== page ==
For a DAO to be truly autonomous, its governance must be secure against sovereign power. For a regime to be truly sovereign, its governance must be secure against all external and internal powers. These goals are slightly different but clearly related.
If the board can be pressured or coaxed by any other force to overmanage the CEO, or to malfunction in any other way, it is not an independent board. If the board is not truly independent, the OAO design does not work and should not be tried.
The advantage of the OAO is that an OAO is secure so long as (a) its process and (b) its trustees are secure. The process is secured by running the OAO on a blockchain. The trustees are secured by making them anonymous—even to each other.
So long as the trustees are anonymous, the employees and even the CEO can be completely public. They still cannot be coerced, except secretly or by surprise. Ultimately, all the assets of the OAO are under the trustees’ control. The trustees can even update the constitutional contract of the OAO.
If they sense the influence of an outside power on their employees, the trustees can get new employees, or even pick a new CEO. Without a lucky investigation, a board of anonymous trustees is almost impossible to find and kill. Autonomy is ultimately a security problem—and an anonymous board is the best solution to this problem.
Selecting the board
To select N trustees from a random pool of governors, ask every governor to either be a candidate, or delegate their support to another, wiser governor.
Every candidate’s point total is the cumulative weight of their tree of supporters. Candidates who are not in the top N either waste their points, or point their votes toward a more successful candidate.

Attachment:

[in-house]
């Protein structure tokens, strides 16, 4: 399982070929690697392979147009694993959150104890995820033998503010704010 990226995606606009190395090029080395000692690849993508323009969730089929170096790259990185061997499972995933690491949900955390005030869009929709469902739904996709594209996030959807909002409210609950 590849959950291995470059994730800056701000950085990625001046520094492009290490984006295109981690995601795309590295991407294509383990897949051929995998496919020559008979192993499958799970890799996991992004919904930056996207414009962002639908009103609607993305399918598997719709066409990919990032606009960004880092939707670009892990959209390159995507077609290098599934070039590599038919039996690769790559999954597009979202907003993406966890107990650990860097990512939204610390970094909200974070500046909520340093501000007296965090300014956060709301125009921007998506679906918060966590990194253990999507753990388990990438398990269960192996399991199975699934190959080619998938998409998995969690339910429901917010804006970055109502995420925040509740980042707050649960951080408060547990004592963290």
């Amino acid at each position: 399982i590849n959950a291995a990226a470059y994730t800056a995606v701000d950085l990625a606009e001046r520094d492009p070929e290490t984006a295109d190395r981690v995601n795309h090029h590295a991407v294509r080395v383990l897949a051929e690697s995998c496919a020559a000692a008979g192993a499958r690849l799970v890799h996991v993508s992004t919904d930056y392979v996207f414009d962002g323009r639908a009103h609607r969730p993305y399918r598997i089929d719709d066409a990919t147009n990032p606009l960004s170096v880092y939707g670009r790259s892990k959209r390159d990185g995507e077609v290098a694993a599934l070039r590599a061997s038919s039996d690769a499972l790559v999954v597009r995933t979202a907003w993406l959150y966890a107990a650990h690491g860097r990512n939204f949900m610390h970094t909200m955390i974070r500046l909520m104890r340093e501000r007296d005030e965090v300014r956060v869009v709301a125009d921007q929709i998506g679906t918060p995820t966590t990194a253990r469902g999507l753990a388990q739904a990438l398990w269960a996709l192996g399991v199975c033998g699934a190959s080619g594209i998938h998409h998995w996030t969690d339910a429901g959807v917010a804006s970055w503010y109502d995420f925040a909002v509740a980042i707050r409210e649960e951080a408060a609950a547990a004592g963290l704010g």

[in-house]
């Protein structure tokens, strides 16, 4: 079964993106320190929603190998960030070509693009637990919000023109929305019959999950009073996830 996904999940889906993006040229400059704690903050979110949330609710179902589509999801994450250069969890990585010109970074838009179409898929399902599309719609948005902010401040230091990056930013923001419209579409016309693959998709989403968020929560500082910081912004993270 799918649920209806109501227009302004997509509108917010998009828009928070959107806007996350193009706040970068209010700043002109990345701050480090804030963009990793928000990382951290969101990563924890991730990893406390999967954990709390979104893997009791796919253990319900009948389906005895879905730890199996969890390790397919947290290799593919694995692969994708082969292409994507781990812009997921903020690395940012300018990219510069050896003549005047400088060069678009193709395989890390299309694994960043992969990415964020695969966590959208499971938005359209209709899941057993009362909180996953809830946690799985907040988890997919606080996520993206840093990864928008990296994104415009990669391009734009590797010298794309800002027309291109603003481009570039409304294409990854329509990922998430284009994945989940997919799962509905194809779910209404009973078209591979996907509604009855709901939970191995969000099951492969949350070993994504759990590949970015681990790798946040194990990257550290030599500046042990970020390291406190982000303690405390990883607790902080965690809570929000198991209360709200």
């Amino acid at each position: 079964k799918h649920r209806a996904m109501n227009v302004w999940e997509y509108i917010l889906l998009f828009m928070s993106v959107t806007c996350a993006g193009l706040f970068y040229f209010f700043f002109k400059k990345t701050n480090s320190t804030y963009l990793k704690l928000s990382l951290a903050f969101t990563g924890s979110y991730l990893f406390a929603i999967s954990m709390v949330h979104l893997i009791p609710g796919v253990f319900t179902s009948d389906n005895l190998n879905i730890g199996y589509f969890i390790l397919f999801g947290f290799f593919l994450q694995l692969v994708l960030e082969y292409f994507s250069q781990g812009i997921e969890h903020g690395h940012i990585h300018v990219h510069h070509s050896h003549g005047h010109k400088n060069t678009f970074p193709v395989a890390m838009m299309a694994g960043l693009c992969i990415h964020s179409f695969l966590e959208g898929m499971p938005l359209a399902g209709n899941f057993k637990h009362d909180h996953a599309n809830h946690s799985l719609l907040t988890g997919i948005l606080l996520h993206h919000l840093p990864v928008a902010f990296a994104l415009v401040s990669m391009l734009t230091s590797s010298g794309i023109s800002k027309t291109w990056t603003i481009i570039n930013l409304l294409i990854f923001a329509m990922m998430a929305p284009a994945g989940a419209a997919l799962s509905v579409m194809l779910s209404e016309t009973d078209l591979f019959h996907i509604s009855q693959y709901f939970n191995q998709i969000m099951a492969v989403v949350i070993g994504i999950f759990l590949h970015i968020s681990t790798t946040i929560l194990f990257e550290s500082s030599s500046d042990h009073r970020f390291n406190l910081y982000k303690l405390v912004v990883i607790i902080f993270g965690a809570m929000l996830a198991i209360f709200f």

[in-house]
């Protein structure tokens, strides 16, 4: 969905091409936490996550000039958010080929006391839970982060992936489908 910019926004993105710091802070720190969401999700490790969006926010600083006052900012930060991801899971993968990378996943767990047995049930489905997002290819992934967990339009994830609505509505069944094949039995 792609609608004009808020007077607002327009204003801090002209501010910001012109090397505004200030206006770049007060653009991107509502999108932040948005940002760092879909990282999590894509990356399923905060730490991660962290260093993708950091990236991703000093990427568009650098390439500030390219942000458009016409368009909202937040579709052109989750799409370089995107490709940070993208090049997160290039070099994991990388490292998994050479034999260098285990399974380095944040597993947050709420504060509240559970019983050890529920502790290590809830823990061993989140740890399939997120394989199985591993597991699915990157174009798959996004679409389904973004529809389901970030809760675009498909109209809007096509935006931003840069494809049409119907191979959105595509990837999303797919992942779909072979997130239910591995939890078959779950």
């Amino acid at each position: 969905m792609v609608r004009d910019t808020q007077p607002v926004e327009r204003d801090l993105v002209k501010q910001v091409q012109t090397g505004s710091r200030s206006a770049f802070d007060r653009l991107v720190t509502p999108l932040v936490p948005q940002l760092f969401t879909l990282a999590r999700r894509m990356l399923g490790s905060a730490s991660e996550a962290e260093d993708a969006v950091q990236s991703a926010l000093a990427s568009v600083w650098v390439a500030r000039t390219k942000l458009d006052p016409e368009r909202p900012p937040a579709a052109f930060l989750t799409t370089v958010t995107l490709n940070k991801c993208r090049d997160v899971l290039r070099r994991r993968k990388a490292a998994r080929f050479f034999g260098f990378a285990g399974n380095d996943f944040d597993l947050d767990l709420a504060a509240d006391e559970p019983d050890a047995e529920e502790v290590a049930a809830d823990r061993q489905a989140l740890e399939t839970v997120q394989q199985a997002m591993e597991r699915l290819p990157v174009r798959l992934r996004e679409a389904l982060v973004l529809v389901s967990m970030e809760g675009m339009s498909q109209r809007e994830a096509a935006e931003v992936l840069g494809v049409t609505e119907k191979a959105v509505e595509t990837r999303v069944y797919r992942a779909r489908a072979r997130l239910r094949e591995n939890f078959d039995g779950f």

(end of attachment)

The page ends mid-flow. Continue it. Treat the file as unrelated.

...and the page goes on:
If you see no one wiser than you, you can only be a candidate. If you are not in the top N, you might as well throw your votes toward one of them you prefer to the rest.
Once everyone stops changing their vote, the top N represent the community’s collective wisdom on who in the community is the wisest. The weighting of points is preserved, and counts in votes within the board—not every seat has equal weight.
In some cases, an OAO begins with one or more founders, not a community. In this case, the founders should select their own trustees—whose mission is to continue the founders’ vision, even if the founders die or go insane. But initial trustee selection has as many variations as there are organizations.
Cutting the cord
Of course, the board election process can run continuously—occasionally changing the board membership as the body of opinion amongst the governors shifts, and as the board changes possibly changing the CEO.
This is a terrible idea. It destabilizes the OAO by making its accountability structures vulnerable to any power that can manipulate the public opinion of the governors. The OAO starts from the assumption that public opinion is highly volatile and imperfect. The governance structure is bootstrapped from it because there is no alternative. But the governance structure should be more stable and sane than the governors, forever.
If the governors have no vicarious purpose, they should be willing to delegate their power permanently to any institution designed to be more responsible than them. If after this initial election public opinion shifts, and the opinions of the community diverge from the opinions of the trustees, the trustees are more likely to be right—since the whole point of the election was to concentrate responsibility into the trustees.
Why would any governor, if focused only on implementing responsible governance, not permanently abandon his vote to an inherently even more responsible regime? One reason might be: he likes voting. In other words, he has a vicarious purpose.
The reset button